This is definitely a trendy piece, and it’s a little edgier. This pattern is great for a fashionista who sets the style at her school, but may not work for the kid who prefers to blend in. Usually older tweens are more fashion forward. You should look at the other view and the technical flats on the pattern back so you can appreciate it more. This McCalls tween sewing pattern wasn’t styled and marketed well, because you can hardly see the dress. I passed it over a dozen times before I realized it’s a useable and cute pattern. (Really, take a peek if you’re shopping for patterns.)

Pattern shopping tip: Always look at the technical flats on the back of a pattern envelope. They give you tons of information and details that a photograph doesn’t show!

McCalls 6690, Butterfly sleeve top or tunic

Tweens love layering sheers and delicates, especially in a fun print or bold color. I’d recommend this top for more experienced sewists, who aren’t afraid to make modifications or work with tricky fabric. I’m not sold on the sleeve, because I haven’t seen many wide sleeves on the runway. You could use my cuffed sleeve tutorial for a more current look.

McCalls 6498 Knit dress with ruffle detail & flutter sleeve, bubble skirt, and high-low tee

The bunchy leggings are too “young” for tweens. But the high-low top is cute! The flutter sleeve is popular, and I think this top would be cute with a capped sleeve too. I see a zipper in back though, and tweens want pullover tops. You will rarely find a t-shirt in the store with a zipper in back. I’d scoop the neckline a bit in order to omit the zipper.

I know I’ve been plugging the Tween Fashion Sewing board on Pinterest a ton lately, but I’d LOVE contributors. My bloggy buddies and I are compiling successful tween sewing projects, tween sized patterns, and fashion inspiration from the web there. Follow along if you like, and get in touch if you’d like to be added as a pinner for this board. You don’t have to be the queen of sewing to be a great asset. If you scour the web for tween fashion, we’d love to have you. (Or your tween or teen, if they pin!)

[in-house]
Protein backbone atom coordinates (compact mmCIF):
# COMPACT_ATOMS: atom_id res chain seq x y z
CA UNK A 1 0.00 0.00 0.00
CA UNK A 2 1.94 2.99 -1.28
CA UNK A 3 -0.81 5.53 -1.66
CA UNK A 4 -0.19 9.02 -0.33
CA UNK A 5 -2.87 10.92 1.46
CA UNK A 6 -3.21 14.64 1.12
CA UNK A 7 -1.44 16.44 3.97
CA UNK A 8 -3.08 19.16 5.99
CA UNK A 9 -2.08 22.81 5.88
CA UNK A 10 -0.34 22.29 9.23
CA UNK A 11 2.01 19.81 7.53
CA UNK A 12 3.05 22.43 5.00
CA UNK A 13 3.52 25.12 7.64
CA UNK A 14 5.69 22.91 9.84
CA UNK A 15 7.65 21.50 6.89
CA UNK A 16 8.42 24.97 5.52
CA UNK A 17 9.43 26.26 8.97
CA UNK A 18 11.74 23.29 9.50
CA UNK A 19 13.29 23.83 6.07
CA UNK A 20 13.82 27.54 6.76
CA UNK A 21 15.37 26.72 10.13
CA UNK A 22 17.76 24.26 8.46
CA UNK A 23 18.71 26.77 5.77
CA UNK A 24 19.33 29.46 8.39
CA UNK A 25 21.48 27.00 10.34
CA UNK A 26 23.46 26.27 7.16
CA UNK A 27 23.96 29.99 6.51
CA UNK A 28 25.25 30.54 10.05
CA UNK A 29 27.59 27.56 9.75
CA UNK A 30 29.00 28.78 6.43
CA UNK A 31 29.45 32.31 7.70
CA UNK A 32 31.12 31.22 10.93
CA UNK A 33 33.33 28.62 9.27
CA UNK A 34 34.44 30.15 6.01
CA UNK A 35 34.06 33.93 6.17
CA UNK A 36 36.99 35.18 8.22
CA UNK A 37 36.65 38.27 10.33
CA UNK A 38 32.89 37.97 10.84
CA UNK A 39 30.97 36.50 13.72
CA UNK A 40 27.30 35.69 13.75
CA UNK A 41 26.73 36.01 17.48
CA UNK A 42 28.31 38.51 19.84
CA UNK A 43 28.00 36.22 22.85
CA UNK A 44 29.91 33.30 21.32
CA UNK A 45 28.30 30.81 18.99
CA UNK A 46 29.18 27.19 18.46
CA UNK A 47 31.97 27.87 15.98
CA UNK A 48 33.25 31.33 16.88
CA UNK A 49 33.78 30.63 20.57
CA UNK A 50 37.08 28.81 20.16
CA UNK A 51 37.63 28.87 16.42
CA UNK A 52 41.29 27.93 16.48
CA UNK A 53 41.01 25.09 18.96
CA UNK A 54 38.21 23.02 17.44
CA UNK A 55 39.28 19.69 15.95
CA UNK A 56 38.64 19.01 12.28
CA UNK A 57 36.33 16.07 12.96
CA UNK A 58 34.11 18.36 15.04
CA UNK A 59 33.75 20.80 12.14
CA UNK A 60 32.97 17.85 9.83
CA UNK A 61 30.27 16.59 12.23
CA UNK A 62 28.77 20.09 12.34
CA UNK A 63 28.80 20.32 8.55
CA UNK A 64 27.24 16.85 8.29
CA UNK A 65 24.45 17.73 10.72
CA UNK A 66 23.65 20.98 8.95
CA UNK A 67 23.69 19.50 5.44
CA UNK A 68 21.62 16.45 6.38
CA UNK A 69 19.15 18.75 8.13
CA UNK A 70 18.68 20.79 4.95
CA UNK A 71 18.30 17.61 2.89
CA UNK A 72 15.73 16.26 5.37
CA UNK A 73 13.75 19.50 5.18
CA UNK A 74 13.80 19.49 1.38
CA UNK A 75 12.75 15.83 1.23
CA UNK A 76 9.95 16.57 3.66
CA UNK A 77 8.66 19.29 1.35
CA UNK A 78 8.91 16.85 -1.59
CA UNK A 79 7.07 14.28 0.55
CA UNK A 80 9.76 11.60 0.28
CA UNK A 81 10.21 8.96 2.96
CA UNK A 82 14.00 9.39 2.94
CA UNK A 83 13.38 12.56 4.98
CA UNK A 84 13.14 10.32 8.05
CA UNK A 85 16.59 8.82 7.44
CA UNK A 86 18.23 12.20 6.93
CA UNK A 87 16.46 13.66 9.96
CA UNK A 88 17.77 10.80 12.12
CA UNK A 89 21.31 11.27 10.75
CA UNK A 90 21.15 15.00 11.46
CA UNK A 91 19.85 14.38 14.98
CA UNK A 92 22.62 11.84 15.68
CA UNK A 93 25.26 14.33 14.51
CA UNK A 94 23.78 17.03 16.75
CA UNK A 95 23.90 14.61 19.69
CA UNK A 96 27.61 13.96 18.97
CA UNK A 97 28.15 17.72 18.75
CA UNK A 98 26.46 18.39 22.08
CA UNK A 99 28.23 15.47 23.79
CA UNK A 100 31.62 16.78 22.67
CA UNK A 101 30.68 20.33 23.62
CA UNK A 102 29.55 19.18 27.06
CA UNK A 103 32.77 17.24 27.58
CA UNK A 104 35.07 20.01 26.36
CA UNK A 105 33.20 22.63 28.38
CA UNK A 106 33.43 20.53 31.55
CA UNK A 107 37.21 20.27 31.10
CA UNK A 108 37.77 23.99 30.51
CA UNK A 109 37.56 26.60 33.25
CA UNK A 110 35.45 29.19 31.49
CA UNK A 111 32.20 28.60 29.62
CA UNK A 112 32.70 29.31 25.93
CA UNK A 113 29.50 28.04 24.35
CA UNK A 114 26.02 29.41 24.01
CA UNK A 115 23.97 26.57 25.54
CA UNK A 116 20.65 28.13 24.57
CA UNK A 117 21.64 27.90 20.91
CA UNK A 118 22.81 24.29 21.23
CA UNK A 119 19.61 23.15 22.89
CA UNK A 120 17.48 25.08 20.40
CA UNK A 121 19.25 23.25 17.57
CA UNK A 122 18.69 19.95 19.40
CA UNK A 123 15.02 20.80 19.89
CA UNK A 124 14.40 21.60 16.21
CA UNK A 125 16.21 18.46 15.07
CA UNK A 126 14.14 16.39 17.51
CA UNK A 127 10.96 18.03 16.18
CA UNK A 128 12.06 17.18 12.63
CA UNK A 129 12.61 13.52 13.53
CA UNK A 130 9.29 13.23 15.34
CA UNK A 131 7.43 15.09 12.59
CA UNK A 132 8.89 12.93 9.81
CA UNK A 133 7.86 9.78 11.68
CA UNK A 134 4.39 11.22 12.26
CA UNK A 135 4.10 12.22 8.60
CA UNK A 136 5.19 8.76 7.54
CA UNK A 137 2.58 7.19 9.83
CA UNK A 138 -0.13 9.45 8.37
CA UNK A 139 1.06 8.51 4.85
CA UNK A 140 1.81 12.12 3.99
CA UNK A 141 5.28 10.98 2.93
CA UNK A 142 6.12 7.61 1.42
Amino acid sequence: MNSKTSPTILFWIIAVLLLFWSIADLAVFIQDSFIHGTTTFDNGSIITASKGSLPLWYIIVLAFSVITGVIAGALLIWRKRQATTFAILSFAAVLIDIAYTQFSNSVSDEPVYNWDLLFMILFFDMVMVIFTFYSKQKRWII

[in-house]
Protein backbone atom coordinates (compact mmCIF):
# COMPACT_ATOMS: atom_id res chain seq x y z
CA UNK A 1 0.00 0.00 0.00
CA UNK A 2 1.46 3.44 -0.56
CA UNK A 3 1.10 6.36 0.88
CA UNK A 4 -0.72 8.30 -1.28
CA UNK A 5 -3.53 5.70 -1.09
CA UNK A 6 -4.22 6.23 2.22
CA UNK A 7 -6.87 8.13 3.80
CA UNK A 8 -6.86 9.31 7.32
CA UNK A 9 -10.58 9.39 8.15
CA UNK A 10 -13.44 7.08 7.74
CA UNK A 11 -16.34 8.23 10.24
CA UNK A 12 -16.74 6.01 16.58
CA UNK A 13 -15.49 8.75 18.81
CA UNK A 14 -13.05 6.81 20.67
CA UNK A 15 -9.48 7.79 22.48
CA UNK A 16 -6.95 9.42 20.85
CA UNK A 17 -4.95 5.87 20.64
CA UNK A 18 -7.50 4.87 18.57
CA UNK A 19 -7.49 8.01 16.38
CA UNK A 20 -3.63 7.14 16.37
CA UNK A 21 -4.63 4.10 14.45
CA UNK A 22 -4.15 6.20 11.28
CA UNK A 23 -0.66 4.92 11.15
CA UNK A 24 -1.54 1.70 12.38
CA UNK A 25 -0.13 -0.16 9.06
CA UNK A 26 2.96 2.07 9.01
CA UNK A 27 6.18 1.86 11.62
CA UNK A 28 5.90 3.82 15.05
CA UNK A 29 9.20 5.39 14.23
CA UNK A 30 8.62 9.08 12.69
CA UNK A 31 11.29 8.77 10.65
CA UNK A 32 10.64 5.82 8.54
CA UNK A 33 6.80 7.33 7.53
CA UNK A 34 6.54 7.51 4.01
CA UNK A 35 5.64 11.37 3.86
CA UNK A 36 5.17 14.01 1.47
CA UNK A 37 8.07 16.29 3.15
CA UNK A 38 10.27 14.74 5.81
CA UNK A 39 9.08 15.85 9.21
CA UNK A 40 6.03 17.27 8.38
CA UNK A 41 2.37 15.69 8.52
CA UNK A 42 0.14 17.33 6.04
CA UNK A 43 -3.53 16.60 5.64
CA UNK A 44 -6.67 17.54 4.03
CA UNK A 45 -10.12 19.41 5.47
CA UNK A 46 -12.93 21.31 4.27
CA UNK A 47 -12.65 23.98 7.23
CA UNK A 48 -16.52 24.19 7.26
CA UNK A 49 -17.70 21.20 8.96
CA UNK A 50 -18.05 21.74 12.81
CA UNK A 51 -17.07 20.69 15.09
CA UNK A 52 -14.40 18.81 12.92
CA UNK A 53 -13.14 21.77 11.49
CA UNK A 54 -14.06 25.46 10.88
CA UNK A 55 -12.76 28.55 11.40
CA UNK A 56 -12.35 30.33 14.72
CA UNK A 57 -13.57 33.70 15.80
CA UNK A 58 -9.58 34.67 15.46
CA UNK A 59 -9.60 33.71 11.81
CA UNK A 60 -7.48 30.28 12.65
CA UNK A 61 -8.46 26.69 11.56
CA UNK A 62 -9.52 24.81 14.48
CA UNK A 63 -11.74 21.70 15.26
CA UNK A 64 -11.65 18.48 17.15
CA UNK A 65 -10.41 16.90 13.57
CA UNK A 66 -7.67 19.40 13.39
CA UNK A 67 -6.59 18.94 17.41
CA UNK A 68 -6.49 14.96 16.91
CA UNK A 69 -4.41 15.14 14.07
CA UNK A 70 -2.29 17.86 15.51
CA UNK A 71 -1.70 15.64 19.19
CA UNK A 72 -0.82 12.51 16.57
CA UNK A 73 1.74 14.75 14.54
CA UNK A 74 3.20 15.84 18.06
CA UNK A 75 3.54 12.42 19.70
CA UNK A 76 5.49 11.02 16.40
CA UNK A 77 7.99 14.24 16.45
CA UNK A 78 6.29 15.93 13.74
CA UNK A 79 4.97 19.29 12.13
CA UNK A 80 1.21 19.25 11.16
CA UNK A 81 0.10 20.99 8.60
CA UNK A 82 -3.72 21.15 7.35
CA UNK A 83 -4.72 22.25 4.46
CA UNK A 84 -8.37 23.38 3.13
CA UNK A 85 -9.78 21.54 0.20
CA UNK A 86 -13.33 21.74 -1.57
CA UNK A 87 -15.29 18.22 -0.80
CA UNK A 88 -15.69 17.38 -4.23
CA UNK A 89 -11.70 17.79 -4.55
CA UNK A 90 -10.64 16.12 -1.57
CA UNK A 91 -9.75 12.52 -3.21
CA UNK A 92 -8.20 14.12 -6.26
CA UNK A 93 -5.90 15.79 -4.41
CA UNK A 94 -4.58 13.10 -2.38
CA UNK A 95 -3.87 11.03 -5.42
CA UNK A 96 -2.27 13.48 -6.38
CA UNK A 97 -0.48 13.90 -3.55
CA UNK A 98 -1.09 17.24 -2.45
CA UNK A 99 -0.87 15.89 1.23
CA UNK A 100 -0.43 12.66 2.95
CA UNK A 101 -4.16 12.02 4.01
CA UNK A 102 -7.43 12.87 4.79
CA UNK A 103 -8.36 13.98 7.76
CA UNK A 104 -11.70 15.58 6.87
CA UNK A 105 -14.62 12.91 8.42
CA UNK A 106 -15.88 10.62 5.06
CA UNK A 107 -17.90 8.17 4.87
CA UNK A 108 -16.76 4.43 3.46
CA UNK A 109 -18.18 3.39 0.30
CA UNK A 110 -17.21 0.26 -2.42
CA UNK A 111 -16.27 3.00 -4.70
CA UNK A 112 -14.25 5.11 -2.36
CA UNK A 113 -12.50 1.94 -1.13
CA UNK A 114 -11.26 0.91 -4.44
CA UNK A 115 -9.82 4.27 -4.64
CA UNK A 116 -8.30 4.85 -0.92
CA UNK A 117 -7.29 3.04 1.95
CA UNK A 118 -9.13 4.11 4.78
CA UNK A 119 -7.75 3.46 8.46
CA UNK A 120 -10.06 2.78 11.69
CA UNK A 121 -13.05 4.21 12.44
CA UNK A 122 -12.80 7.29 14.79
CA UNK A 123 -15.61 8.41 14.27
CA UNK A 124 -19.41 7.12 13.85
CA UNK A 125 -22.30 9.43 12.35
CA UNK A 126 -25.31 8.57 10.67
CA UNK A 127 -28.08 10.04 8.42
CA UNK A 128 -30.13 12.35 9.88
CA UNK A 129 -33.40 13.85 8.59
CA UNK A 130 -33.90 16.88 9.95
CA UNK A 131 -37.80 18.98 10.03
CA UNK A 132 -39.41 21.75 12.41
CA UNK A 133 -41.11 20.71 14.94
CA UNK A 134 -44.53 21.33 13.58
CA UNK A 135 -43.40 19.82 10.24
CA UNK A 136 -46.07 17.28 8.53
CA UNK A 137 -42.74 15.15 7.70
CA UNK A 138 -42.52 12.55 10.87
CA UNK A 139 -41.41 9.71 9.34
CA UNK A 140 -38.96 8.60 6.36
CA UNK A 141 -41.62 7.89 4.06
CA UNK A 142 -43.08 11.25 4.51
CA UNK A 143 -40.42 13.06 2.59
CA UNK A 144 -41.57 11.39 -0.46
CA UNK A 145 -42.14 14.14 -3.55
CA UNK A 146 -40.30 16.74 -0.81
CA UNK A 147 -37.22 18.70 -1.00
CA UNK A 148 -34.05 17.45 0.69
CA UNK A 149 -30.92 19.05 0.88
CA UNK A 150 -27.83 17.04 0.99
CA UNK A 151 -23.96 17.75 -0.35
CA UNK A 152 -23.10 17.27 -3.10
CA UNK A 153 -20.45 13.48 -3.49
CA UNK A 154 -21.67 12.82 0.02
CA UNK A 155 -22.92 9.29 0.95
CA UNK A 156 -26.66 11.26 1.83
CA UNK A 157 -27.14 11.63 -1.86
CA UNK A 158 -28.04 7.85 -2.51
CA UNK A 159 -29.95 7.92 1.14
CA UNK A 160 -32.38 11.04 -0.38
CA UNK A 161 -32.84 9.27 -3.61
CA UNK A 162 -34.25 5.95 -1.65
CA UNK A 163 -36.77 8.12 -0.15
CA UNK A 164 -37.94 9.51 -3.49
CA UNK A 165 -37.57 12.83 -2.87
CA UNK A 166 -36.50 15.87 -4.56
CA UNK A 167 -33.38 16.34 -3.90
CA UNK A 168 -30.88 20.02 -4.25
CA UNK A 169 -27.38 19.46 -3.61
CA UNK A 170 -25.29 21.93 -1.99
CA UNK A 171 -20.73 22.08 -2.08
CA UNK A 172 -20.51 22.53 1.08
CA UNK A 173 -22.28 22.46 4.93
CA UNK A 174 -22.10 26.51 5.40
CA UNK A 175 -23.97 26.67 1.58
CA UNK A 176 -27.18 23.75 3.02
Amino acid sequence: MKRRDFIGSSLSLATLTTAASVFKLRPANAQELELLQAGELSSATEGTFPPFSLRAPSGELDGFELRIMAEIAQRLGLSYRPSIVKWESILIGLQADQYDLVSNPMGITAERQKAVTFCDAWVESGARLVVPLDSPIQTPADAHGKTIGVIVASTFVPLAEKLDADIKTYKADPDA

Also look out for more pattern round ups from some of the other commercial pattern companies, and I’ll be featuring some top PDF patterns for tweens in the near future.

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About The Author

Amy Mayen

Hello. I'm Amy and I'm addicted to sewing. I borderline-hoard fabric, buttons, & patterns. Sometimes I wish I could pile my fabric up on the floor and just roll in it!

6 Comments

  1. Pam @Threading My Way

    It’s hard to judge a pattern by its cover. If it has ruffles, etc. it’s maybe trendy. Take away the ruffles and it’s so often classic. Great roundup!

    Reply
  2. Erin Bettis | erinbettis.com

    Wow. You certainly have an eye for pattern matching! And all of these patterns are adorable! I want each piece! Honestly!

    – Erin

    Reply
  3. Annie

    Great list! I have that 6690, but have not tried it yet. Though the pattern says “EASY,” I think it only looks great with tricky fabric like you said. I have to get that maxi ruffle dress pattern, my little one will love it with ruffle overload! :D And when she is older I will have to make one without the ruffles…

    Reply
  4. Claire

    Wish I could sew better, my daughter would love all these styles :0)

    Reply
  5. Amy of while wearing heels

    I’m not a seamstress, by any means. I usually stay far away from sewing clothes but some of the patterns you are showing off make me swoon. I love that A line dress, that maxi dress and that sweet ruffled skirts. But, are pleats really back in style…like for real?

    Reply
  6. Gina

    You always do awesome round ups!! I have a few of those patterns and agree with your assessments :)

    Reply